Byron Bay, NSW -- (SBWIRE) -- 03/01/2013 -- With nearly 20000 participants in this year Moodoff Day, organisers say it was the biggest yet!
Last Sunday, to participate in International Moodoff Day, nearly twenty thousand smart phone users around the world switched their phones off for 5 hours in order to become aware of their smart phone habits, responding to the call for ‘Smart Hours for Smart People without Smart Phones’.
The Australian born not-for-profit initiative Moodoff Day encourages people to do without smart phones for a stretch of time to realise the compulsive and addictive habits they have developed and the impact these have in daily life.
While smart phones provide mobility and flexibility in communication, whether for work, pleasure or to stay in touch with family and friends, they also can interrupt conversations, meal times and meetings. Responding to one’s phone at those times seems to have become a common trend.
Debajyoti Dasgupta, from the organizer team said, “We are not against smart phones, quite the opposite, we simply want to help people become aware of how they use their smart phones and the impact this has.”
The most dangerous trend of habitual use of mobile phones is the use while driving, with 30% percent of young drivers in Australia admitting to texting while driving, according to a study by the George Institute. An estimated 11.2 million texts where sent while driving in 2011.
This year’s Moodoff Day had a following of nearly twenty thousand people from around Australia and 42 other countries including the UK, Germany, France, India, Singapore, New Zealand and the US. A giant sand sculpture in support of the event was also created by a team of artists at Puri Beach, India.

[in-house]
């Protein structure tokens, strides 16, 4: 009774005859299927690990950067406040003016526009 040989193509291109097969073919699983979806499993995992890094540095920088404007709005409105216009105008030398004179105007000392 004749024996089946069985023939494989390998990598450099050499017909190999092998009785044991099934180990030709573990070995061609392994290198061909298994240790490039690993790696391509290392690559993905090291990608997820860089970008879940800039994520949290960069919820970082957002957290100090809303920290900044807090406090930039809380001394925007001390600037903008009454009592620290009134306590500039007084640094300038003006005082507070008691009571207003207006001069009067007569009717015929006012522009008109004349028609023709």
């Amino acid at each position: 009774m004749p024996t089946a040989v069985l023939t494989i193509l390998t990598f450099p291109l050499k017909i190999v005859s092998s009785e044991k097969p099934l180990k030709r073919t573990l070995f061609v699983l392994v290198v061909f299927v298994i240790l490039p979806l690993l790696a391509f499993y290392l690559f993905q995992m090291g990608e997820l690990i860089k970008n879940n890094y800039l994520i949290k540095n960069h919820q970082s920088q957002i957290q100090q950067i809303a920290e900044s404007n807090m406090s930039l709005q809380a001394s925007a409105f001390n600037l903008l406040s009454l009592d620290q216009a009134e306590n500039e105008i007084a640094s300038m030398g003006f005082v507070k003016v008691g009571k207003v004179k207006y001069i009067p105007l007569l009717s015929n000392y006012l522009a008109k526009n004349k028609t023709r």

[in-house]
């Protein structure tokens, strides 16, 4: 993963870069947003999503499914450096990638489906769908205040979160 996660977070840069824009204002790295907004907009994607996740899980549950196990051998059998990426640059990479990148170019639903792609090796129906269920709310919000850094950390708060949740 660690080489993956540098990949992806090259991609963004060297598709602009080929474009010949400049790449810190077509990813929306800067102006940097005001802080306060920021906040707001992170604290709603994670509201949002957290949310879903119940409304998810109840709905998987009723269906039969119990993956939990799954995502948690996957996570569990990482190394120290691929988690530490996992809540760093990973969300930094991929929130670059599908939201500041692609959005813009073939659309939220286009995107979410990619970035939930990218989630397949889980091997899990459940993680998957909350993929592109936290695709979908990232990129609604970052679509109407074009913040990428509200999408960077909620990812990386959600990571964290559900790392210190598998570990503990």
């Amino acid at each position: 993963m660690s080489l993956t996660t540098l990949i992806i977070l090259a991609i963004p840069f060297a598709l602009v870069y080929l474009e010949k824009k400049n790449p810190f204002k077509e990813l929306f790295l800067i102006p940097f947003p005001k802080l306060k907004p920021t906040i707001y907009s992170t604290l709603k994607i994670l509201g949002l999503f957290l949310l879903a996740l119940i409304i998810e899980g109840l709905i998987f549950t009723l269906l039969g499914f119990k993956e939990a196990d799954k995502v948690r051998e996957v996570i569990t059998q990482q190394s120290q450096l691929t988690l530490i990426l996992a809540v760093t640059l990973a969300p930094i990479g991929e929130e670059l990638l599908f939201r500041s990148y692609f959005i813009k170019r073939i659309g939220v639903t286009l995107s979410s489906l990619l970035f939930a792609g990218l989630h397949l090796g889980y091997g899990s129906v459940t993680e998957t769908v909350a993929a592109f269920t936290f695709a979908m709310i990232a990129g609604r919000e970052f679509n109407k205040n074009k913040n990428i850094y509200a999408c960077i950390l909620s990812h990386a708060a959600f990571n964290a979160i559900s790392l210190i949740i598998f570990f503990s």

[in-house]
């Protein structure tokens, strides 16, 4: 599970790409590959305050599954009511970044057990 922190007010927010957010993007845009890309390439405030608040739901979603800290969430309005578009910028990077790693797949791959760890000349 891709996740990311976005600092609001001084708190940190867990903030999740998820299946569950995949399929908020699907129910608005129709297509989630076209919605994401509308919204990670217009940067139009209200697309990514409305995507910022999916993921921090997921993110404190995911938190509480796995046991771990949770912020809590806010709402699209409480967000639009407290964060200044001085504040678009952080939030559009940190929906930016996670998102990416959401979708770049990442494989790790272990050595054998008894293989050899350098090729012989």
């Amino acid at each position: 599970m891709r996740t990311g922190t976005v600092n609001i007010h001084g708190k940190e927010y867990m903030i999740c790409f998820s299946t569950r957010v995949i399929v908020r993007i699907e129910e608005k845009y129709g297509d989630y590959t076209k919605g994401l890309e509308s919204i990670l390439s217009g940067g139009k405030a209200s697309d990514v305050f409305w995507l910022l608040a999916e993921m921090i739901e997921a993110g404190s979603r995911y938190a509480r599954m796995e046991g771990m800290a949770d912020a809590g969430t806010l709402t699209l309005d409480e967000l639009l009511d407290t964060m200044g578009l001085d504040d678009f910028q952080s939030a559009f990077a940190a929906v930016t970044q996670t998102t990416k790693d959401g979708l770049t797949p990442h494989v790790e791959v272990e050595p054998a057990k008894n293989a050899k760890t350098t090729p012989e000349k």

Karolina Lovrinic, an Executive Assistant with a major retail chain in Sydney, chose to spend her Sunday without her Nokia smart phone by enjoying a lengthy lunch with family and friends talking and reminiscing over family photos. “I found it really easy to switch my phone off and actually loved it. However, I felt a sense of anxiety not having it close by.”
“I’m happy to report I survived It. I’d like to say it was because I felt so much peace and tranquillity disconnected, I was not on my phone but I was constantly thinking about the fact that I was not on my phone and working around it. I guess that’s a start – recognizing obsession, briefly stopping, and enjoying the moment” said well know columnist and lawyer, Pat Snyder from Ohio, USA.
Simone Roseler from Brisbane also switched her phone off, attending a community dance followed by lunch with a girlfriend. “The dancing helped me to not think of my phone, and even over lunch I didn’t miss it at all. I actually liked being free of it for a change.”
Moodoff Day founder Tapas Senapati attended a barbeque at Nurragingy Reserve with thirty five guests, all of whom had willingly placed their phone into a box to enjoy food and conversation without phones. Twenty five guests had started their smart phone free time first thing in the morning and shared that it had been the first time in over five years to not browse before breakfast.
Even the younger generation got involved in Moodoff Day with Rudra Sahu and Pratham Sheshgiri, both 7 years old, going without their usual dose of Angry Birds, common to their weekend habits. While they did ask repeatedly whether the time was up yet, they did enjoy the phone-free stint, much to the delight of their parents. Another guest Ajit Muduli started to get anxious after three hours, checking the remaining time every few minutes. With the support from his friends, he realised just how addicted he is to his smart phone.
Moodoff Day was launched last year and is held annually. The initiative is dedicated to help smart phone ‘addicts’ to recognise the need to create more balanced habits around how they use their smart phone.
For more information about the ongoing Moodoff Day campaign, log on to www.moodoffday.org and ‘Like’ them on www.facebook.com/MoodoffDay
Byron Bay NSW 2481